Vermont Legislature to focus on housing, workforce, climate
MONTPELIER, Vt. (AP) — The new Vermont Legislature, which is scheduled to begin work Wednesday, is expected to focus its attention on continuing to confront the state’s housing shortage, workforce development and climate change, said the Democratic speaker of the House of Representatives.
House Speaker Jill Krowinski, of Burlington, said she spent a lot of time during this year’s election cycle traveling around Vermont talking with voters to see what was on their minds.
“We ran on our accomplishments of last session, working on affordable housing, helping with childcare and making it more affordable. We did a lot of work around workforce development and climate,” Krowinski said in an interview. “And so running on those issues was a real test to see if Vermonters liked what we were doing and supported, working on those issues. And the huge, resounding answer was yes.”
As part of that lawmakers worked to alleviate those issues with help from more than $1 billion in federal money from the American Rescue Plan to address those challenges, as well as economic development, water and sewer infrastructure and expanding broadband internet access into Vermont’s most underserved areas.
When lawmakers return on Wednesday, the Democratic party will have a veto-proof majority in both the House and Senate.
The 150-member House will have 104 Democrats, five Progressives, three independents and 38 Republicans. In the 30-member Senate, there will be 22 Democrats, one Progressive and seven Republicans. A two-thirds vote is needed to override a gubernatorial veto.
On Thursday, moderate Republican Gov. Phil Scott will be sworn in to a fourth term. While state voters gave the Democrats clear control of both chambers, they also voted for Scott with nearly 70% of the vote.
Over the years, Democratic lawmakers and Scott have clashed over priorities and the governor has vetoed a number of high priority items, including a bill designed to move the state away from the use of fossil fuels to a reform of the state’s development control law.
In some cases, lawmakers were able to override the governor’s vetoes. Last year, lawmakers overrode vetoes of a pension reform bill and a separate piece of legislation designed to keep firearms out of hospitals and extending the waiting period for the purchase of firearms.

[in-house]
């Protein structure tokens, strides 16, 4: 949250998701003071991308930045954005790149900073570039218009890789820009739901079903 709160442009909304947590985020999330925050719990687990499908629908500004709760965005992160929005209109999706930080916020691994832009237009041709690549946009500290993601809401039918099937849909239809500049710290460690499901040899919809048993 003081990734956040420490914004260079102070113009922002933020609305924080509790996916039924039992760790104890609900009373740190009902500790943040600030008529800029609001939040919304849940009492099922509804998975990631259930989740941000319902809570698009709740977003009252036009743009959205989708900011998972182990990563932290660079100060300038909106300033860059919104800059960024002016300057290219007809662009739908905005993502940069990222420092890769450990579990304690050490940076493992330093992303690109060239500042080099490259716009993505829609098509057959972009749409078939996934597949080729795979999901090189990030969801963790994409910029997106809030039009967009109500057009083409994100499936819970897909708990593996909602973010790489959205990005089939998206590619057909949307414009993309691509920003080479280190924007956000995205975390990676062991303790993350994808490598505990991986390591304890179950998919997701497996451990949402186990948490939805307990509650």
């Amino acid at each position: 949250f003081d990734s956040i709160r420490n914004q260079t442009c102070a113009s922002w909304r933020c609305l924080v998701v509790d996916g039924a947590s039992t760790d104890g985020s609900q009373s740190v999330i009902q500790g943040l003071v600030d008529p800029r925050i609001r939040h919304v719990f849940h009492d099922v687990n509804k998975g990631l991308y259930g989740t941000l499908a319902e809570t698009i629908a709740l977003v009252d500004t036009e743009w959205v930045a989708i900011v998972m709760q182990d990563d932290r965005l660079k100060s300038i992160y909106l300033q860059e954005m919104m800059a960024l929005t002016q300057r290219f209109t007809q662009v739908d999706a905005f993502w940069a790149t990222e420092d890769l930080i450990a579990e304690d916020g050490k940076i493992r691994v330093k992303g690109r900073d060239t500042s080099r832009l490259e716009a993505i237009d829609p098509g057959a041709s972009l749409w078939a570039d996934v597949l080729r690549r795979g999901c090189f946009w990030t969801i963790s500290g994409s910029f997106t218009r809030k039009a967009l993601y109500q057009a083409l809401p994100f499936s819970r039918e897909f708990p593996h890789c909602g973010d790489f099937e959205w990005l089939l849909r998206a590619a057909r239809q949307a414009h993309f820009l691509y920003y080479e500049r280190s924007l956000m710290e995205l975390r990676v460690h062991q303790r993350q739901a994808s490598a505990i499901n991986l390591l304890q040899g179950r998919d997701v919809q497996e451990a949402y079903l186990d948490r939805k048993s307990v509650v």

While the overwhelming Democratic advantages wouldn’t guarantee the Legislature could override gubernatorial vetoes, both sides are saying they hope to be able to work together to avoid veto showdowns.
In a statement, Scott said the results of the November election show Vermonters want balance.
“They want us to put partisanship aside and focus on delivering results,” Scott said. “I know there is often lot of attention given to vetoes or areas of disagreement, but in truth the vast majority of our work is collaborative and bipartisan.”
Krowinski said she hoped that the Democratic supermajority would make the governor more open to working with lawmakers to avoid veto showdowns.
“Over the years, we we always are inviting him (to discuss the issues) and some of the time we don’t get his feedback until the very last minute,” she said. “What I am extending to him is an invitation to be at the table from day one to work together to find a solution.”
Both the governor and Krowinski say they share the same overriding goal of solving the challenges facing Vermont and the state’s residents.
Republican State Sen. Randy Brock, the leader of the seven members of the GOP in the Senate, said members of his party share the same goals of a number of issues, including alleviating the housing shortage and ensuring the broadband roll out goes as smoothly as possible.
“Honestly it’s going to be a difficult session in many ways because of the lack of a sufficient minority to be able to sustain gubernatorial vetoes,” he said.
“Our goal, of course, is to join with moderates of the other party and work on legislation that will be mutually beneficial to everyone,” Brock said.